What is a Saint?
This article by Fr. Stewart Murray has been reprinted from Crosstalk, the newspaper of the Anglican Diocese of Ottawa.
November 1st is the Feast of All Saints, when the Church gives thanks for the all Saints of God, countless numbers known now to God alone. I have always struggled to understand the meaning of “the Saints” and what it means to “be a saint.” Recently I was in a religious-supply store and behind the cash was a wall of plaster statues of saints of various sizes and artistic styles. They were like the images of saints that we see in stained-glass windows — rather unrealistic and artificial. If this is what saints are about, how can they “speak” to me as I strive to live the Gospel in the world today?
When we turn to the Scriptures we find that St. Paul refers to the people of the Churches as saints: “To the church of God which is at Corinth, with all the saints....” (II Corinthians 1:1). This begins to point to a new way of thinking of what a saint is, for the meaning of the word in Greek that has been translated as “saint” simply means “holy.” St. Paul also writes that those who have been baptized into Christ have been so transformed that they are now considered holy and a new creation (II Corinthians 5:17).
To look around the Sunday-morning congregation (or in the mirror!) and realize that all of us are saints gives a very different way of understanding what a saint is. They are not plaster or stained-glass images of people who lived long ago but all of us who are and were followers of Jesus. A saint, therefore, is someone who seeks to follow Christ, who by word and example strives to show the mercy and love of God, and whose life is shaped by the hope and promises of the Gospel. We have “capital S” Saints beginning with St. Paul and the Apostles, and continuing through the ages, others whom the Church either by local acclamation or a formal process identified as having lived a life so shaped by Christ that they are a worthy example for us to follow. But All Saints’ Day is also about the saints of every day: our fellow parishioners and all Christians around the world.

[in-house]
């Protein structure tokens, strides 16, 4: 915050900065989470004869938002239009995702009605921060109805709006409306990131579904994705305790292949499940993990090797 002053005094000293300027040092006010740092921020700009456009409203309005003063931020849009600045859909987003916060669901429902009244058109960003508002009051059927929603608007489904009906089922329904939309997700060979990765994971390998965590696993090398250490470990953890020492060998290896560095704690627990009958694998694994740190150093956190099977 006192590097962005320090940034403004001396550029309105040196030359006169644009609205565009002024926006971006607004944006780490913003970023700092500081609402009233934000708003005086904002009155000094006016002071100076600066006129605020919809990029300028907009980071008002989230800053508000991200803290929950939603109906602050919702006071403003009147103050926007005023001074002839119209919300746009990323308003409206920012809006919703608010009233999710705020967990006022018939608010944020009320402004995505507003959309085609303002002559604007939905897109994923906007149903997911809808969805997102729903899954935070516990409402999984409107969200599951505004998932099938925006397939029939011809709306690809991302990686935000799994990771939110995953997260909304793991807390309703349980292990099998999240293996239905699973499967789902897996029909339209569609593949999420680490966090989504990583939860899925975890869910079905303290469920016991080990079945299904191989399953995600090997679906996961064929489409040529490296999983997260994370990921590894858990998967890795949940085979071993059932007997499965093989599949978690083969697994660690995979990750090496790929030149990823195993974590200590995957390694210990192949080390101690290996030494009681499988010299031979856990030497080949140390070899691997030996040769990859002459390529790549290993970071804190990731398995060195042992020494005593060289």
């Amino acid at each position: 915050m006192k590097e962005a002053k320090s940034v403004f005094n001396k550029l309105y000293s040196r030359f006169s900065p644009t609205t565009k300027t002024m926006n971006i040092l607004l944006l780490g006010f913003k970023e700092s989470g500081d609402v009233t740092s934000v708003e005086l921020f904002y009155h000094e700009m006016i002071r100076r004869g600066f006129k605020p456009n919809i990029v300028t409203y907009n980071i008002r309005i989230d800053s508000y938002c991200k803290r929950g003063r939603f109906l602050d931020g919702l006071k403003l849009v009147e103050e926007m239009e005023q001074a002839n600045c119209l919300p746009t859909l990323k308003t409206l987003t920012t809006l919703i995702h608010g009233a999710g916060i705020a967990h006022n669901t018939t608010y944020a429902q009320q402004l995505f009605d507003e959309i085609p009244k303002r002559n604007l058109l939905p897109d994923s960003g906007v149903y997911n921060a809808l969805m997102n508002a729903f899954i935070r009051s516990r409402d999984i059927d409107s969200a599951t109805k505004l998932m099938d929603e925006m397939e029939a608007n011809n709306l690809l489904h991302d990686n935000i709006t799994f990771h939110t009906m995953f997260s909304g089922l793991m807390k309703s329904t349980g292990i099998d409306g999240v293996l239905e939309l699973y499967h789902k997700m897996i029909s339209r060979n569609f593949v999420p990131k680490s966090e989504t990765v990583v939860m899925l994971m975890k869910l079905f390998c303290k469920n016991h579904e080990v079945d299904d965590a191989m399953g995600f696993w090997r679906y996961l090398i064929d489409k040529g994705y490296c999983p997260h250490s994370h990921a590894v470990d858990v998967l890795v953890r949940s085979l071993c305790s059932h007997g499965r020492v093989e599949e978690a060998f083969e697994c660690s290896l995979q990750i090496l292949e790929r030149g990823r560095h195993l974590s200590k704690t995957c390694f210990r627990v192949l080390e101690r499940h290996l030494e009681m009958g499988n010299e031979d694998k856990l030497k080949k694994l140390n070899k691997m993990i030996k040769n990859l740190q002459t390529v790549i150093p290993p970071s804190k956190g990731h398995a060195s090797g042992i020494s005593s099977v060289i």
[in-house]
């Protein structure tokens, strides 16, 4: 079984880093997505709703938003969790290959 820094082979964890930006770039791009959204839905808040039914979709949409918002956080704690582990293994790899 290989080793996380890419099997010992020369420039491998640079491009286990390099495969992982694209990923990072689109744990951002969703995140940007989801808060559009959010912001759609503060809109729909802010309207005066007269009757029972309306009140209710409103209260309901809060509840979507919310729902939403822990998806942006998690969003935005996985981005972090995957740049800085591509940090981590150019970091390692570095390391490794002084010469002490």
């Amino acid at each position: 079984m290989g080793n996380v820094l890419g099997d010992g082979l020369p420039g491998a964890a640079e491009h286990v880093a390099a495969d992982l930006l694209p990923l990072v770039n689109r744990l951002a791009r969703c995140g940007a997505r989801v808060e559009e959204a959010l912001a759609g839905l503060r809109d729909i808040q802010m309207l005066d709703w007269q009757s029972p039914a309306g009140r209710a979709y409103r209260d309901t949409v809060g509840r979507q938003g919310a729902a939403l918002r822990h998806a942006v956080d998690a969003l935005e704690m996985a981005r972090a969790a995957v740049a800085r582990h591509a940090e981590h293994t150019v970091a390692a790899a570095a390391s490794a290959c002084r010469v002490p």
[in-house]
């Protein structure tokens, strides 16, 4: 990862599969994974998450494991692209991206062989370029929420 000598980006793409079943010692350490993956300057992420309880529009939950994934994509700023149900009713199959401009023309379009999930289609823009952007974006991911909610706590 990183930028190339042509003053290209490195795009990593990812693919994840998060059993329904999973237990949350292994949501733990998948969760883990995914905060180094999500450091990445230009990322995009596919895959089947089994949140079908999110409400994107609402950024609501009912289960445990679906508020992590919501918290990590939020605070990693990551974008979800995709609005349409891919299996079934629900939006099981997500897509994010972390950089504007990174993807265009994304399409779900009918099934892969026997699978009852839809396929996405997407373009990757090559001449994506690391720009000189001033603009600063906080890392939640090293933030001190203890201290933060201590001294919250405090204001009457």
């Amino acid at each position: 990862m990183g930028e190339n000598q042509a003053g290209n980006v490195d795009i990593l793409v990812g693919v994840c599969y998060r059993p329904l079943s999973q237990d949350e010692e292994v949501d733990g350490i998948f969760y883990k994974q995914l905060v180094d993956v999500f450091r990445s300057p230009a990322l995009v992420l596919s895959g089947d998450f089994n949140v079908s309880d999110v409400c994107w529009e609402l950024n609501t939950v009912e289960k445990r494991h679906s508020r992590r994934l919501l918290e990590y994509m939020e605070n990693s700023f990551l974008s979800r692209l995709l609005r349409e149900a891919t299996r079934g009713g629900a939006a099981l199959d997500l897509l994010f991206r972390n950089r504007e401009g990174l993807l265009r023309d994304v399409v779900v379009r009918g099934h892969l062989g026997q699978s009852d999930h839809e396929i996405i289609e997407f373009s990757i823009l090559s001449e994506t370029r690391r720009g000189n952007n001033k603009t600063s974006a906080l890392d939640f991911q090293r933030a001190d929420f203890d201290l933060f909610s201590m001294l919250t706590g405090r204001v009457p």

Everyday life is the true setting for our lives as Christians (including but not only our time at church). Our contact with God also takes place in the midst of ordinary daily routines and interactions with others, in the worries and troubles of our lives as well as in our joys and accomplishments. There we will find our daily encounter with Christ. It is in the midst of the most material things of the earth that we serve God and all humanity.
A holy life is lived in the midst of secular reality, lived without fuss, with simplicity and honesty. A holy life is lived in the knowledge that striving to love others as Christ has loved us and sharing the hope of the Gospel in words and in service transforms souls and the world. Blessed Mother Teresa of Calcutta reminds us, “Not all of us can do great things. But we can do small things with great love.” This is the heart of how we live a holy life as saints of God.
Our lives may not be without struggle or difficulty or even failure, but God’s grace forgives and renews us to begin once again. The saints of God — whether with a capital S or the saints of every day — know that it is only by the grace of God that we can be His faithful witnesses. So, as we celebrate the Feast of All Saints, let this be a day to remind ourselves of our new identity in Christ as saints of God, and seek in our daily routines opportunities to reflect and be an instrument of God’s grace.